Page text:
Why emotional eating is hurting your health

We are all guilty of reaching for that chocolate bar when we’re feeling a bit down.  Bridget Jones famously devoured an entire tub of ice-cream when she was having men problems! But as we all know, we usually end up feeling a lot worse after our eating binge.

Emotional eating is a natural response for most people.  As humans, we don’t like feeling down or out of control of our emotions, so eating food which gives us that temporary high, can be a solution for many people – especially those who struggle with their weight. Unfortunately ’emotional eating’ can turn into a bad habit or behaviour and end up being destructive both physically and psychologically.

There are many reasons why people can turn to eating when they are not feeling happy with themselves:

  • Stressed   fatshadow
  • Lonely
  • Anxious
  • Upset
  • Angry
  • Guilty
  • Boredom

If we take a look at all of these negative emotions, we can see a pattern.  All of these emotions which trigger unnecessary eating are the same emotions we feel after we have eaten that whole block of chocolate.  When we are feeling these emotions our thoughts are not in a good state of mind.  By eating food which makes us feel good, it is inadvertently rewarding these bad eating behaviors.  It is creating a habit that each time you are feeling low, your brain has conditioned itself to expect a reward of a big slice of cheesecake.

Bad habits are just bad behaviours and like any bad habit, you have the power and choice to stop it.  The way to do this is to instill and stick to new habits. Such as:

Drink water: Whenever you are feeling ’emotional’ and that you need to eat something, have a big drink of cold water. Most of the time when we think we are hungry, we are actually thirsty and need hydration. Drinking water will also help your brain oxidize which will give you more clarity in your thoughts.

Create a routine and stick to it: Set yourself definitive times for your breakfast, lunch and dinner and stick to them. Even if it starts out as reminders on your phone. For your morning and afternoon tea breaks, have a hot drink (even if it’s just hot water with lemon) and a small snack such as nuts or fruit.

Stay away from the sweet stuff: We’re not saying to cut out of the naughty treats altogether, but just make your sweet sugary delights your rewards rather than your staple diet.  Lots of sugar will dehydrate you and make you feel hungry and un-satisfied.  Keep the sugar to a minimum when you’re feeling down and reward yourself occasionally when you’re feeling happy so your brain starts to associate eating with feeling good.  You will find by reducing sugar your mood will improve and those ‘down days’ will start to decrease.  If you get a sugar craving, grab an apple – they are the best natural sweeteners around!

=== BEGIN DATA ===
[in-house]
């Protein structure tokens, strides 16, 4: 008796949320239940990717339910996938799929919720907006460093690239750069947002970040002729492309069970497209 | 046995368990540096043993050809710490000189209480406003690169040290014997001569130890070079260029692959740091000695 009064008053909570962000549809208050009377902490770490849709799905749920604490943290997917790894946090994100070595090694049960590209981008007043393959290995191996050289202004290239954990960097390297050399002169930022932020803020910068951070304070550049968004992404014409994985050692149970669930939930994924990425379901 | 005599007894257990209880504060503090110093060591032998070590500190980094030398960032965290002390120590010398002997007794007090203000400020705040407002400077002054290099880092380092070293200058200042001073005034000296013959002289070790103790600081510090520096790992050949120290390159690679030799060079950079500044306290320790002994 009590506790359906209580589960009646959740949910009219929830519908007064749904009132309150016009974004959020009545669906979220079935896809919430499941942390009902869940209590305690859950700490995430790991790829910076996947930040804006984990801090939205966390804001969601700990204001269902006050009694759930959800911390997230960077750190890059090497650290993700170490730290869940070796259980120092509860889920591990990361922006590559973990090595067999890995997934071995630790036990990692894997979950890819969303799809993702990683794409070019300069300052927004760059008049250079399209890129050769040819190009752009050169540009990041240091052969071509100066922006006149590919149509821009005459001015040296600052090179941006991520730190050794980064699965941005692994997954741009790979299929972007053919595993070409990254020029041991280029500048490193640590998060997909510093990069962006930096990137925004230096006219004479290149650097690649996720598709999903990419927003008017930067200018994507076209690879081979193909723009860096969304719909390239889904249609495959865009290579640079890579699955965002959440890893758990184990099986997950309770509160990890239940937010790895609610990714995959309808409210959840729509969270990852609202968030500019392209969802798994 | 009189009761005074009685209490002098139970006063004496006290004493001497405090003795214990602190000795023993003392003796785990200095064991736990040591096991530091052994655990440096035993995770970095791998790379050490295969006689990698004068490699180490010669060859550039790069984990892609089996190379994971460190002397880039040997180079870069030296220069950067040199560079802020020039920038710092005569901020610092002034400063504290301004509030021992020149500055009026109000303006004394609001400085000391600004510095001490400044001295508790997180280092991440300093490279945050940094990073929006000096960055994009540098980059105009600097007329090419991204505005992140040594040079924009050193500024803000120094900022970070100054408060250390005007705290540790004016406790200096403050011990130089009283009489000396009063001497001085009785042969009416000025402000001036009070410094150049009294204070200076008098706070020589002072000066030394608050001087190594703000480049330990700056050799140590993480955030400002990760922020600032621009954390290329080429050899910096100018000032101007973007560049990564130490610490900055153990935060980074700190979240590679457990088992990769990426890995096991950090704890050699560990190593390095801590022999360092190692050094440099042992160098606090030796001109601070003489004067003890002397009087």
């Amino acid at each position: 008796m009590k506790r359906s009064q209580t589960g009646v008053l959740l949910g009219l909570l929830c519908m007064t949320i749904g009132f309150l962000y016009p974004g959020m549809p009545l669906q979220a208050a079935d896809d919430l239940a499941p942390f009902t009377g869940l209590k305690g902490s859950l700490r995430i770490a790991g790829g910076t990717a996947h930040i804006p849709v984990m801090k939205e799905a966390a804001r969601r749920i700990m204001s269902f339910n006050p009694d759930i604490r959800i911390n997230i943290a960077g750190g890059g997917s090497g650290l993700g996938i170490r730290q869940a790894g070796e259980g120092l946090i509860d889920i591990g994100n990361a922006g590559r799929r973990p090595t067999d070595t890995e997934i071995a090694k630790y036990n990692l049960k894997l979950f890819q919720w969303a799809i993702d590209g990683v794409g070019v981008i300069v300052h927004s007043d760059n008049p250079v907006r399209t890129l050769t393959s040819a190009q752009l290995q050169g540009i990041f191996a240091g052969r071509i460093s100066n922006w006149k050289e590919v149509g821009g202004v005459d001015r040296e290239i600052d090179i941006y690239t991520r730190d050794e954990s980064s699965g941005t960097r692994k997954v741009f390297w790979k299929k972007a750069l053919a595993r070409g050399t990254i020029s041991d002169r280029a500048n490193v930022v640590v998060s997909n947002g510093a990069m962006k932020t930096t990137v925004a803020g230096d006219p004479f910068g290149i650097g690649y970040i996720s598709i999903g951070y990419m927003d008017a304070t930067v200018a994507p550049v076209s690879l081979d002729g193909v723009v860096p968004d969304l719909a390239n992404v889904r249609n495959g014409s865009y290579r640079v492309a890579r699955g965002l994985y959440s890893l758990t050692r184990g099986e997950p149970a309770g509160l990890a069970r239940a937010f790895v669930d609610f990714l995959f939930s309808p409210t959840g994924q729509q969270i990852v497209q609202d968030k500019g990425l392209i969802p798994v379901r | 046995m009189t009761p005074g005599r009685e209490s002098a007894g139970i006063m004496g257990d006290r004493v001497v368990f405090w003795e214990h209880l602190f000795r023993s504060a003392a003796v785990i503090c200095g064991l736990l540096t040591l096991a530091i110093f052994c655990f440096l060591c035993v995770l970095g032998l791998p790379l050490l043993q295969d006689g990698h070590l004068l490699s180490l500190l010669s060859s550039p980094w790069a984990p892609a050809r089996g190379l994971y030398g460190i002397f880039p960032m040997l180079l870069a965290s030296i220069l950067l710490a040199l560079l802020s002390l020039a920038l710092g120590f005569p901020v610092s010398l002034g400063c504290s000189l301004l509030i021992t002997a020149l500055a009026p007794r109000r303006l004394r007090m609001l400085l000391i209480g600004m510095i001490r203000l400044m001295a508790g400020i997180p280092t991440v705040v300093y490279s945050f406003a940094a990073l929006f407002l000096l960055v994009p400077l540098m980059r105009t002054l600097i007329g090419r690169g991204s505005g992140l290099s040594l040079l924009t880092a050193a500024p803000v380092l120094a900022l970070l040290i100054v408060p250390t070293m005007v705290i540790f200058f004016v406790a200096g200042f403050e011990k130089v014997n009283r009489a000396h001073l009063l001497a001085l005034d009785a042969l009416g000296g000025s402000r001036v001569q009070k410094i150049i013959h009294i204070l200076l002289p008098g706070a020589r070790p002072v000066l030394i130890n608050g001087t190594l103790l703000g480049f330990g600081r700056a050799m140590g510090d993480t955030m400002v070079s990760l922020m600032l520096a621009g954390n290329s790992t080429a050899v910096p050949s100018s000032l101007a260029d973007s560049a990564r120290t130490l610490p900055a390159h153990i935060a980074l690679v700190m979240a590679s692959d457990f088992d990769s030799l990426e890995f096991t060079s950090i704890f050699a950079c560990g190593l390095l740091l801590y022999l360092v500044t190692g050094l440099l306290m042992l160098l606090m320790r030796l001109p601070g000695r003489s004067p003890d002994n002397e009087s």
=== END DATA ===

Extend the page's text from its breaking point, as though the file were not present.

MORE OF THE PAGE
Keep everything in proportion: Having a balanced diet and eating the correct portion sizes will retrain your brain both visually and physically. Understanding exactly how much food you actually need as opposed to want, is the best way to break the habit of over-eating and unnecessary eating. If just by looking at your meal you can understand how much you need, your brain will begin to automatically distance itself from over-eating.  Chewing your food properly and waiting for ten minutes after you’ve finished your plate will also assist your digestive system. This is helping train you towards hunger satiety – the state of feeling full rather than hungry.

Emotional eating has become a big health problem in the western culture with fast food and sugar fixes available at our finger tips.  Health issues directly related to a poor diet include:

  • Heart disease
  • Diabetes
  • High blood pressure

As the patient becomes move anxious or worried about their weight and health, they can often turn to the thing which is causing the problem – over-eating.

There is hope! As with breaking any bad habit, it takes discipline and a need to want to have a healthier life and the only person that can do that is you.